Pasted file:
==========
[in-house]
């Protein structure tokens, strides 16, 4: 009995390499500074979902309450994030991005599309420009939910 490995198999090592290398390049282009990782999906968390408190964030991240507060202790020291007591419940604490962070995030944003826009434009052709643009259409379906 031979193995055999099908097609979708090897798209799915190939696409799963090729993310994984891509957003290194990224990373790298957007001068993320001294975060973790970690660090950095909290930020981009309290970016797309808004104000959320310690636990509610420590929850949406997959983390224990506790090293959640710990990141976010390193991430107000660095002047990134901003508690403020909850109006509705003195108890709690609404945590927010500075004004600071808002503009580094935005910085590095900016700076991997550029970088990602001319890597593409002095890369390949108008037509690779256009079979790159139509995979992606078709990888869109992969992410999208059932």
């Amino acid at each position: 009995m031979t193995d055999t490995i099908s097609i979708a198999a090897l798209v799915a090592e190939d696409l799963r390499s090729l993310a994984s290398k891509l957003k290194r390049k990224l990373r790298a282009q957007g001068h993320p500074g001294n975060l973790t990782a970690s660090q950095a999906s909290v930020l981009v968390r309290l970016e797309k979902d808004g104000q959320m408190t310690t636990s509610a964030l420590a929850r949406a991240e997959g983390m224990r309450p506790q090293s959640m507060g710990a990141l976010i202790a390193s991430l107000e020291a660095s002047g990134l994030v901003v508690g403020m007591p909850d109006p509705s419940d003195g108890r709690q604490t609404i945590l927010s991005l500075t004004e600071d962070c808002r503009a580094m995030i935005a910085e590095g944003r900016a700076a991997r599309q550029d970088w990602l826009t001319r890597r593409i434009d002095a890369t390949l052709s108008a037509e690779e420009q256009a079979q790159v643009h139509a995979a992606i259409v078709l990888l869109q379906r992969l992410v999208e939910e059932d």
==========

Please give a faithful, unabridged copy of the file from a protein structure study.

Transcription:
[in-house]
């Protein structure tokens, strides 16, 4: 009995390499500074979902309450994030991005599309420009939910 490995198999090592290398390049282009990782999906968390408190964030991240507060202790020291007591419940604490962070995030944003826009434009052709643009259409379906 031979193995055999099908097609979708090897798209799915190939696409799963090729993310994984891509957003290194990224990373790298957007001068993320001294975060973790970690660090950095909290930020981009309290970016797309808004104000959320310690636990509610420590929850949406997959983390224990506790090293959640710990990141976010390193991430107000660095002047990134901003508690403020909850109006509705003195108890709690609404945590927010500075004004600071808002503009580094935005910085590095900016700076991997550029970088990602001319890597593409002095890369390949108008037509690779256009079979790159139509995979992606078709990888869109992969992410999208059932």
């Amino acid at each position: 009995m031979t193995d055999t490995i099908s097609i979708a198999a090897l798209v799915a090592e190939d696409l799963r390499s090729l993310a994984s290398k891509l957003k290194r390049k990224l990373r790298a282009q957007g001068h993320p500074g001294n975060l973790t990782a970690s660090q950095a999906s909290v930020l981009v968390r309290l970016e797309k979902d808004g104000q959320m408190t310690t636990s509610a964030l420590a929850r949406a991240e997959g983390m224990r309450p506790q090293s959640m507060g710990a990141l976010i202790a390193s991430l107000e020291a660095s002047g990134l994030v901003v508690g403020m007591p909850d109006p509705s419940d003195g108890r709690q604490t609404i945590l927010s991005l500075t004004e600071d962070c808002r503009a580094m995030i935005a910085e590095g944003r900016a700076a991997r599309q550029d970088w990602l826009t001319r890597r593409i434009d002095a890369t390949l052709s108008a037509e690779e420009q256009a079979q790159v643009h139509a995979a992606i259409v078709l990888l869109q379906r992969l992410v999208e939910e059932d």